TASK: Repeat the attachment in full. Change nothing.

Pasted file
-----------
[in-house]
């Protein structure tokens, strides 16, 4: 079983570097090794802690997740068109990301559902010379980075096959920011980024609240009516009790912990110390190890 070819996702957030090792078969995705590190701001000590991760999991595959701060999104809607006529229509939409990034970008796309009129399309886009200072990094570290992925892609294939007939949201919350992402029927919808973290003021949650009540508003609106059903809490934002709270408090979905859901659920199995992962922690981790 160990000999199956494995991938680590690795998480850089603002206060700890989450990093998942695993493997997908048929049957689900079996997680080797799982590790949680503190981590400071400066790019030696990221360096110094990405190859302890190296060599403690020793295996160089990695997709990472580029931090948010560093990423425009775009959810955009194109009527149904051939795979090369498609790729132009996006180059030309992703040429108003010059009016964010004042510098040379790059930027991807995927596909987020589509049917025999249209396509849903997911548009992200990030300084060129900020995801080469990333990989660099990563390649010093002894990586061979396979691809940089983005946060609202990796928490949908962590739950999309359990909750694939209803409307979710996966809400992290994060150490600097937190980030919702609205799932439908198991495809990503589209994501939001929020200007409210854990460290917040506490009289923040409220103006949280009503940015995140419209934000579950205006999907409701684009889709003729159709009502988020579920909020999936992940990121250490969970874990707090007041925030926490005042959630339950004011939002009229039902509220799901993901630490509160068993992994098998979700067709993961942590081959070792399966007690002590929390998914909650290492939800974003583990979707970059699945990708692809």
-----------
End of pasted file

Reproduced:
[in-house]
């Protein structure tokens, strides 16, 4: 079983570097090794802690997740068109990301559902010379980075096959920011980024609240009516009790912990110390190890 070819996702957030090792078969995705590190701001000590991760999991595959701060999104809607006529229509939409990034970008796309009129399309886009200072990094570290992925892609294939007939949201919350992402029927919808973290003021949650009540508003609106059903809490934002709270408090979905859901659920199995992962922690981790 160990000999199956494995991938680590690795998480850089603002206060700890989450990093998942695993493997997908048929049957689900079996997680080797799982590790949680503190981590400071400066790019030696990221360096110094990405190859302890190296060599403690020793295996160089990695997709990472580029931090948010560093990423425009775009959810955009194109009527149904051939795979090369498609790729132009996006180059030309992703040429108003010059009016964010004042510098040379790059930027991807995927596909987020589509049917025999249209396509849903997911548009992200990030300084060129900020995801080469990333990989660099990563390649010093002894990586061979396979691809940089983005946060609202990796928490949908962590739950999309359990909750694939209803409307979710996966809400992290994060150490600097937190980030919702609205799932439908198991495809990503589209994501939001929020200007409210854990460290917040506490009289923040409220103006949280009503940015995140419209934000579950205006999907409701684009889709003729159709009502988020579920909020999936992940990121250490969970874990707090007041925030926490005042959630339950004011939002009229039902509220799901993901630490509160068993992994098998979700067709993961942590081959070792399966007690002590929390998914909650290492939800974003583990979707970059699945990708692809």